Cooking is what saved me. It was a task I’d spent years holding my hands up against, shaking my head: I can’t cook. My peculiarities prevented me from eating what others prepared, and, in that, I’d created my safety net, guarded those diminishing numbers and the bones that jutted out against skin.

I learned to cook, and then, learned to bake. It’s said that cooking is art and baking is science, and science is another theory I’d spent my youth pretending I didn’t understand. Science, baking, involved preciseness and patience, two things I had never thought myself to have in large supply. I was—am—a demander of instant results: echoes of the gallons of water and steps on and off the scale.

Yeast takes its time. Recipes tell me to let it stand in water for ten minutes, but ten minutes later, it has not started to foam. I worry, and I wait, I wring my hands and peer into the bowl, cursing the bad package I must have bought, or the temperature of the water coming from the tap.

It fails, sometimes: we all fail. The yeast is dead, I spend an afternoon worried about the shape of my shadow and how much space I must fill. We all fail, sometimes, but the failing can space out, can work itself into manageable moments that can be pocketed, and trickle out over the course of days, until they’re forgotten.

The yeast reacts with the sugars, and a foam is created. I add salt and flour, a tablespoon of oil. With each turn of the mixer, a sticky mass is formed, adhering to the side of the bowl before pulling away on the next pass. The clunk of the mixer paddle and the grind of the mixer engine are my music, and I peer into the bowl to watch the product form: a musky, sticky, sweet mass I turn onto the counter in a pile of flour, like snow.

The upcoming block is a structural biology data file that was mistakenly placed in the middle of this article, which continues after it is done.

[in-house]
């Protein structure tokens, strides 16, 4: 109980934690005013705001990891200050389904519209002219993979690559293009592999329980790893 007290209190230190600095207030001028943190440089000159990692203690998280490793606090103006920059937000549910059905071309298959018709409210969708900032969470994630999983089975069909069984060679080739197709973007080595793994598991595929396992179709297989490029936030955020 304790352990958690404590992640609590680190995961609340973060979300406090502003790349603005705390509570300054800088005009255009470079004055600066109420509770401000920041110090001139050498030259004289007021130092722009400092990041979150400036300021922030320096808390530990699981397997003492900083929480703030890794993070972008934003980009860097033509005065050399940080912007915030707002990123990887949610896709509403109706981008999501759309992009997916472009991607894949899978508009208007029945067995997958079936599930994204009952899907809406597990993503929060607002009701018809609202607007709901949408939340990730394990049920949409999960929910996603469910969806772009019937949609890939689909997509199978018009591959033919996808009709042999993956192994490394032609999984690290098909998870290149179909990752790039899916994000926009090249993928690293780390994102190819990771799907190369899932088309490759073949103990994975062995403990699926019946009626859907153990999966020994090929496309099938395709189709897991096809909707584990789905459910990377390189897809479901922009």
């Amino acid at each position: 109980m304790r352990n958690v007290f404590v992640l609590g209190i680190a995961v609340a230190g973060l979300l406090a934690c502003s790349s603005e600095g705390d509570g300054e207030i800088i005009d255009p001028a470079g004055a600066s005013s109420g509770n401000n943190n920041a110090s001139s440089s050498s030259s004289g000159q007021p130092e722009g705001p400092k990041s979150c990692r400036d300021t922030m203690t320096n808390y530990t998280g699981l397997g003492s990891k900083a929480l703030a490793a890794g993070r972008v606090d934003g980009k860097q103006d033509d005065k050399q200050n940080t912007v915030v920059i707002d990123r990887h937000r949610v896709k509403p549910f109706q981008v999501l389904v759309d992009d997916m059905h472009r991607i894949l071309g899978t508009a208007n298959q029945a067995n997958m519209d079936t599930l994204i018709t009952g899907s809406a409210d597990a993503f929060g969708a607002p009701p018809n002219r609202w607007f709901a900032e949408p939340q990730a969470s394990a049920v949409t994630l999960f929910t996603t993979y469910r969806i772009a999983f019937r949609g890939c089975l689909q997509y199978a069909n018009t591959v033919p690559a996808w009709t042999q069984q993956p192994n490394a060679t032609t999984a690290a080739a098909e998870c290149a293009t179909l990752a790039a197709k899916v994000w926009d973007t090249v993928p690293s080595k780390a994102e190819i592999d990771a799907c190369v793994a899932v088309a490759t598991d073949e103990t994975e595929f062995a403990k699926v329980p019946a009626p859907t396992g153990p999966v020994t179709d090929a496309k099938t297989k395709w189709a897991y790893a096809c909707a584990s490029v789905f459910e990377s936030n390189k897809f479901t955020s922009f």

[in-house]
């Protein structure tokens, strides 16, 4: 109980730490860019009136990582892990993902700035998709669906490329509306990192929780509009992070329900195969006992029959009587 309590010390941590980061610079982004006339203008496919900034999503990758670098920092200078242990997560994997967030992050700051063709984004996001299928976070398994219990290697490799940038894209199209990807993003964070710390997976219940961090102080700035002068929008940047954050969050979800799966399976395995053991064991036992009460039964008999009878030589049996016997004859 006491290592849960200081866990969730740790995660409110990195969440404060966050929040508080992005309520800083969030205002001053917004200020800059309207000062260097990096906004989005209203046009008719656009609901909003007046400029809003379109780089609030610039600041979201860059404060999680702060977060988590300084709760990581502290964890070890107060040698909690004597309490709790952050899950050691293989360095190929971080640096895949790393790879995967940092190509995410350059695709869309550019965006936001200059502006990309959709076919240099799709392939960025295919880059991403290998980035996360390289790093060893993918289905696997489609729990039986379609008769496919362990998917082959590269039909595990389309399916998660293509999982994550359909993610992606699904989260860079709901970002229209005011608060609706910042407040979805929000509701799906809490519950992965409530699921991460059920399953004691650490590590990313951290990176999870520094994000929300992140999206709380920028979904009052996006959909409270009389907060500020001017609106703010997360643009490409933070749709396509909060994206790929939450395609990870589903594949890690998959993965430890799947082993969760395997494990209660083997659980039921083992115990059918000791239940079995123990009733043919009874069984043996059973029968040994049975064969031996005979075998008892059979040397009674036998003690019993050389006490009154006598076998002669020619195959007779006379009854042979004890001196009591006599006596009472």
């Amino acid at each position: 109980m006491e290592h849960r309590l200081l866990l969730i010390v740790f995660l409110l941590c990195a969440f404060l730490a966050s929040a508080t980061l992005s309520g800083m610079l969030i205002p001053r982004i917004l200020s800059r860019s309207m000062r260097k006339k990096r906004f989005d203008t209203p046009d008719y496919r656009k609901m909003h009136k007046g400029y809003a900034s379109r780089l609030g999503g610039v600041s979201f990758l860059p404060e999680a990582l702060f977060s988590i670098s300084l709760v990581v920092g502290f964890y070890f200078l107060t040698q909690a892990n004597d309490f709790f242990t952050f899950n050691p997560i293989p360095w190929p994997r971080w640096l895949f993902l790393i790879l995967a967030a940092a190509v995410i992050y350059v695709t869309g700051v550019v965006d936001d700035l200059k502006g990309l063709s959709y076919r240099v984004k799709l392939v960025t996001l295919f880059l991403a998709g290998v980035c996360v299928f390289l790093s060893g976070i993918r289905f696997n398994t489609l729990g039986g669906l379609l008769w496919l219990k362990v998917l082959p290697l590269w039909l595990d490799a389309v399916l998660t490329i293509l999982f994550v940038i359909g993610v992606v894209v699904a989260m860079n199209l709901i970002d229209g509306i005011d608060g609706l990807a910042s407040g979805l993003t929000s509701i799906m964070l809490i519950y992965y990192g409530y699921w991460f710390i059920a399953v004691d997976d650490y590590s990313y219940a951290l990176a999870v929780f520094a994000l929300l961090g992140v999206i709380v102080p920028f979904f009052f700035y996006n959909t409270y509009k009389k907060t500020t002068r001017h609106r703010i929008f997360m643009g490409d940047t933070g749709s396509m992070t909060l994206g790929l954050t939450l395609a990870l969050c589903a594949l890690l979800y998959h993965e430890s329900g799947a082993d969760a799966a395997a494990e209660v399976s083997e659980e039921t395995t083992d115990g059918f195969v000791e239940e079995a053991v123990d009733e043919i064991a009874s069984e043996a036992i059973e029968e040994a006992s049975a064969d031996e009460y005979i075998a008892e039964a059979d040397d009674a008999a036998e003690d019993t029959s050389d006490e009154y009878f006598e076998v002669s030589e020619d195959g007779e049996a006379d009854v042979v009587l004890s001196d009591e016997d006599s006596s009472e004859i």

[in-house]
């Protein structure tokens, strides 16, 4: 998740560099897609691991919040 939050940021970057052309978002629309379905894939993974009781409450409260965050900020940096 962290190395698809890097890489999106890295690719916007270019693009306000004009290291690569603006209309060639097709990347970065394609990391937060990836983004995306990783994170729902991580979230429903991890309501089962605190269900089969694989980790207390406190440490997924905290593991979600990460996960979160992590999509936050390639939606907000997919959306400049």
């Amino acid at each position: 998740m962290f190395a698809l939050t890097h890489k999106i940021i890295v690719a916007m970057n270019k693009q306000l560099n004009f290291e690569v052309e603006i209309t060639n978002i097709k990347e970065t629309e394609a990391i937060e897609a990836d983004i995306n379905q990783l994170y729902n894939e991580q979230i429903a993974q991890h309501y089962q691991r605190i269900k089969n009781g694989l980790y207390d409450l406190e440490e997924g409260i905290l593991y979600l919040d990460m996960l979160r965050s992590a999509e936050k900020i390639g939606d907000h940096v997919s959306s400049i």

I dig my fingers into the dough; it’s warm, and it gives, and I am reminded of human skin, of the sensation of a body under my fingertips, like a massage. The dough sticks and pulls away, and I dump it back into the bowl, cover it, wait.

It rises, doubles, puffs like a mushroom. Pans are greased, ovens warmed. The ritual is soothing, the wait turns divine. The sense of accomplishment, in a way, comes from the process rather than the product, and I feel heady and warm even before the loaf is slipped into the oven.

The bread is brown on top, slick with butter, and, when cut, steam rises to the surface. I wonder what I would smell like, feel like, if I were to split open at these moments, but it’s not the same dissecting sensation of my youth. I believe I would open up, now, open with a sigh, warmed with the wait.

The act of baking feeds the soul as much as it fills the belly. There is a struggle to accept this hunger, this need, but I give to it now, hard-won under my own fingers. I am not bread, but the wait has made me whole.


Diane DeBella

As a writer, teacher, and speaker Diane has spent over twenty years examining women’s issues. She is the author of the collective memoir *I Am Subject: Sharing Our Truths to Reclaim Our Selves*, and editor of the anthology *I Am Subject Stories: Women Awakening*. As a long-time faculty member at the University of Colorado, she received the CU Women Who Make a Difference Award and the CU-LEAD Alliance Faculty Appreciation Award. Through her organization I Am Subject, Diane helps us understand how we—as women—are impacted by the society in which we live. By claiming ourselves as subjects of our own lives, we become empowered and also provide strong role models for other women and girls. In healing ourselves we help others—a beautiful way for women to create nurturing, supportive communities.